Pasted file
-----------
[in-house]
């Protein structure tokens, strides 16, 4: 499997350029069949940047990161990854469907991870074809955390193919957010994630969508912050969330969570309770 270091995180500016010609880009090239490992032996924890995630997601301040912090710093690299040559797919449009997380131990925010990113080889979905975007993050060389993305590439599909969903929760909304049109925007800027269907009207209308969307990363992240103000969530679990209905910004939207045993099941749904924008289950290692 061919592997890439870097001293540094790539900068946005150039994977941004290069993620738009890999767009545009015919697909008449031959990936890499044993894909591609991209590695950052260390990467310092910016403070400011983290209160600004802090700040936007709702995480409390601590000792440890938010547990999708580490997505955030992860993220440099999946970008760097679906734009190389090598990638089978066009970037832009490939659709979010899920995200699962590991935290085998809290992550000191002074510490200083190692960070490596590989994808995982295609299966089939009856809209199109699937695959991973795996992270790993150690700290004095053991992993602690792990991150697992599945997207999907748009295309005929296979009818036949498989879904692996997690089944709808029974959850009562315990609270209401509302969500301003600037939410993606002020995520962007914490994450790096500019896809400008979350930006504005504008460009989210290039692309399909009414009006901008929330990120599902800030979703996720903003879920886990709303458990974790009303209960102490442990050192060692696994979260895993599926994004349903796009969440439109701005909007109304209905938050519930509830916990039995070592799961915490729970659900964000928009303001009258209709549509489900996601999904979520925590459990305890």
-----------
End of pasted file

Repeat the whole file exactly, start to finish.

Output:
[in-house]
């Protein structure tokens, strides 16, 4: 499997350029069949940047990161990854469907991870074809955390193919957010994630969508912050969330969570309770 270091995180500016010609880009090239490992032996924890995630997601301040912090710093690299040559797919449009997380131990925010990113080889979905975007993050060389993305590439599909969903929760909304049109925007800027269907009207209308969307990363992240103000969530679990209905910004939207045993099941749904924008289950290692 061919592997890439870097001293540094790539900068946005150039994977941004290069993620738009890999767009545009015919697909008449031959990936890499044993894909591609991209590695950052260390990467310092910016403070400011983290209160600004802090700040936007709702995480409390601590000792440890938010547990999708580490997505955030992860993220440099999946970008760097679906734009190389090598990638089978066009970037832009490939659709979010899920995200699962590991935290085998809290992550000191002074510490200083190692960070490596590989994808995982295609299966089939009856809209199109699937695959991973795996992270790993150690700290004095053991992993602690792990991150697992599945997207999907748009295309005929296979009818036949498989879904692996997690089944709808029974959850009562315990609270209401509302969500301003600037939410993606002020995520962007914490994450790096500019896809400008979350930006504005504008460009989210290039692309399909009414009006901008929330990120599902800030979703996720903003879920886990709303458990974790009303209960102490442990050192060692696994979260895993599926994004349903796009969440439109701005909007109304209905938050519930509830916990039995070592799961915490729970659900964000928009303001009258209709549509489900996601999904979520925590459990305890």